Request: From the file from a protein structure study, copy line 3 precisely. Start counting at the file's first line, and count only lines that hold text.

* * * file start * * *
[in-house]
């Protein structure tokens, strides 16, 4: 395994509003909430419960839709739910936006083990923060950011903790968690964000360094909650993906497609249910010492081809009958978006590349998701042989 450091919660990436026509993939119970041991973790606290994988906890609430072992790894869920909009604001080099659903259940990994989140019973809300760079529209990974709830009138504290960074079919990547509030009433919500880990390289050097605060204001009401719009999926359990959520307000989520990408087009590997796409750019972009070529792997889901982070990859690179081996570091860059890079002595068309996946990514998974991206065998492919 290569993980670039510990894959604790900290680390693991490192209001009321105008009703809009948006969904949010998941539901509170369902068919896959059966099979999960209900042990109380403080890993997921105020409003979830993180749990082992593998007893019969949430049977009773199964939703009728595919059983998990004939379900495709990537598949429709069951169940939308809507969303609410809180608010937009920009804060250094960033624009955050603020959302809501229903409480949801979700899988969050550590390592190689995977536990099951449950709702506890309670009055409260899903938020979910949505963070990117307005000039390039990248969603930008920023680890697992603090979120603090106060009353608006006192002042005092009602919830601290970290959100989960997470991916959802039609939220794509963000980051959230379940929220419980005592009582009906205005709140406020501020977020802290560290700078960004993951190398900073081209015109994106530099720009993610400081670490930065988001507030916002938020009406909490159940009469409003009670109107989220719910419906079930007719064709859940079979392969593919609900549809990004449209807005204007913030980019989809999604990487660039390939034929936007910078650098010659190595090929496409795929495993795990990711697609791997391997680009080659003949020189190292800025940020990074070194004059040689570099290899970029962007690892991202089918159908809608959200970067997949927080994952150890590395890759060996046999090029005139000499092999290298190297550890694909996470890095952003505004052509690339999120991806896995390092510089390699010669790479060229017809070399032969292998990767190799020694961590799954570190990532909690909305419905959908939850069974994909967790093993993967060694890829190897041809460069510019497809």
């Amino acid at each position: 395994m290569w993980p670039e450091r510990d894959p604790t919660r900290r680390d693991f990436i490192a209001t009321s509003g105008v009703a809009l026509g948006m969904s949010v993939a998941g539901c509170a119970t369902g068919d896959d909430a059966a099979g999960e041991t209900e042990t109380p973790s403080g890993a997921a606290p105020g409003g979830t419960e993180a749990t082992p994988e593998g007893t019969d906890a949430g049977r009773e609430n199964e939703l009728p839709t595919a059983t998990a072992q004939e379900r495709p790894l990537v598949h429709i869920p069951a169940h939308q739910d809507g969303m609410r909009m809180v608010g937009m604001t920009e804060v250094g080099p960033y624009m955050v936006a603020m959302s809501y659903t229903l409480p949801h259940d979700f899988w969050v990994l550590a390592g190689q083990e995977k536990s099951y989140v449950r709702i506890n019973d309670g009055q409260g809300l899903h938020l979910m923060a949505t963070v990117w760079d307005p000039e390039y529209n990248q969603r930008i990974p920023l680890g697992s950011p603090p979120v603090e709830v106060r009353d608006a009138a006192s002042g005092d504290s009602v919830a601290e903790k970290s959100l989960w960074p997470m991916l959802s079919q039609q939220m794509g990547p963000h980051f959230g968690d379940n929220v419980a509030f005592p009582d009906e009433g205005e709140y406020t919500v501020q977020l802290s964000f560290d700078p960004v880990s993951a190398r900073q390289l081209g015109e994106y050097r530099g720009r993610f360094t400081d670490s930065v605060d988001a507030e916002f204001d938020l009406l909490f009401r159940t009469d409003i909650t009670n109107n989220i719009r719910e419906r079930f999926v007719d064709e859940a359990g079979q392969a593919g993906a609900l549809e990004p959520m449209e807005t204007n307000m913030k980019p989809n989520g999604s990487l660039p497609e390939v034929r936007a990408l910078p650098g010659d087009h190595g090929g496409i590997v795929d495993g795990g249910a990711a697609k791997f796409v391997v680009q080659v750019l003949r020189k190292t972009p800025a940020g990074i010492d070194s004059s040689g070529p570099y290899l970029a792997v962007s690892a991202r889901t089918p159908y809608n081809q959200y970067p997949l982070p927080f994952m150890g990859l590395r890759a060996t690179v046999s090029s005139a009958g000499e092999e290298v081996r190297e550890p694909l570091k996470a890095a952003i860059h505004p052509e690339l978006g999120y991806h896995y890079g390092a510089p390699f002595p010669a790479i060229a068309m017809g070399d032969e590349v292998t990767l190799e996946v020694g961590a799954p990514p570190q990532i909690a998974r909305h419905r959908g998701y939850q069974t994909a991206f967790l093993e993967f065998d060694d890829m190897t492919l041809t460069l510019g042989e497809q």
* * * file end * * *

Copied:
């Amino acid at each position: 395994m290569w993980p670039e450091r510990d894959p604790t919660r900290r680390d693991f990436i490192a209001t009321s509003g105008v009703a809009l026509g948006m969904s949010v993939a998941g539901c509170a119970t369902g068919d896959d909430a059966a099979g999960e041991t209900e042990t109380p973790s403080g890993a997921a606290p105020g409003g979830t419960e993180a749990t082992p994988e593998g007893t019969d906890a949430g049977r009773e609430n199964e939703l009728p839709t595919a059983t998990a072992q004939e379900r495709p790894l990537v598949h429709i869920p069951a169940h939308q739910d809507g969303m609410r909009m809180v608010g937009m604001t920009e804060v250094g080099p960033y624009m955050v936006a603020m959302s809501y659903t229903l409480p949801h259940d979700f899988w969050v990994l550590a390592g190689q083990e995977k536990s099951y989140v449950r709702i506890n019973d309670g009055q409260g809300l899903h938020l979910m923060a949505t963070v990117w760079d307005p000039e390039y529209n990248q969603r930008i990974p920023l680890g697992s950011p603090p979120v603090e709830v106060r009353d608006a009138a006192s002042g005092d504290s009602v919830a601290e903790k970290s959100l989960w960074p997470m991916l959802s079919q039609q939220m794509g990547p963000h980051f959230g968690d379940n929220v419980a509030f005592p009582d009906e009433g205005e709140y406020t919500v501020q977020l802290s964000f560290d700078p960004v880990s993951a190398r900073q390289l081209g015109e994106y050097r530099g720009r993610f360094t400081d670490s930065v605060d988001a507030e916002f204001d938020l009406l909490f009401r159940t009469d409003i909650t009670n109107n989220i719009r719910e419906r079930f999926v007719d064709e859940a359990g079979q392969a593919g993906a609900l549809e990004p959520m449209e807005t204007n307000m913030k980019p989809n989520g999604s990487l660039p497609e390939v034929r936007a990408l910078p650098g010659d087009h190595g090929g496409i590997v795929d495993g795990g249910a990711a697609k791997f796409v391997v680009q080659v750019l003949r020189k190292t972009p800025a940020g990074i010492d070194s004059s040689g070529p570099y290899l970029a792997v962007s690892a991202r889901t089918p159908y809608n081809q959200y970067p997949l982070p927080f994952m150890g990859l590395r890759a060996t690179v046999s090029s005139a009958g000499e092999e290298v081996r190297e550890p694909l570091k996470a890095a952003i860059h505004p052509e690339l978006g999120y991806h896995y890079g390092a510089p390699f002595p010669a790479i060229a068309m017809g070399d032969e590349v292998t990767l190799e996946v020694g961590a799954p990514p570190q990532i909690a998974r909305h419905r959908g998701y939850q069974t994909a991206f967790l093993e993967f065998d060694d890829m190897t492919l041809t460069l510019g042989e497809q």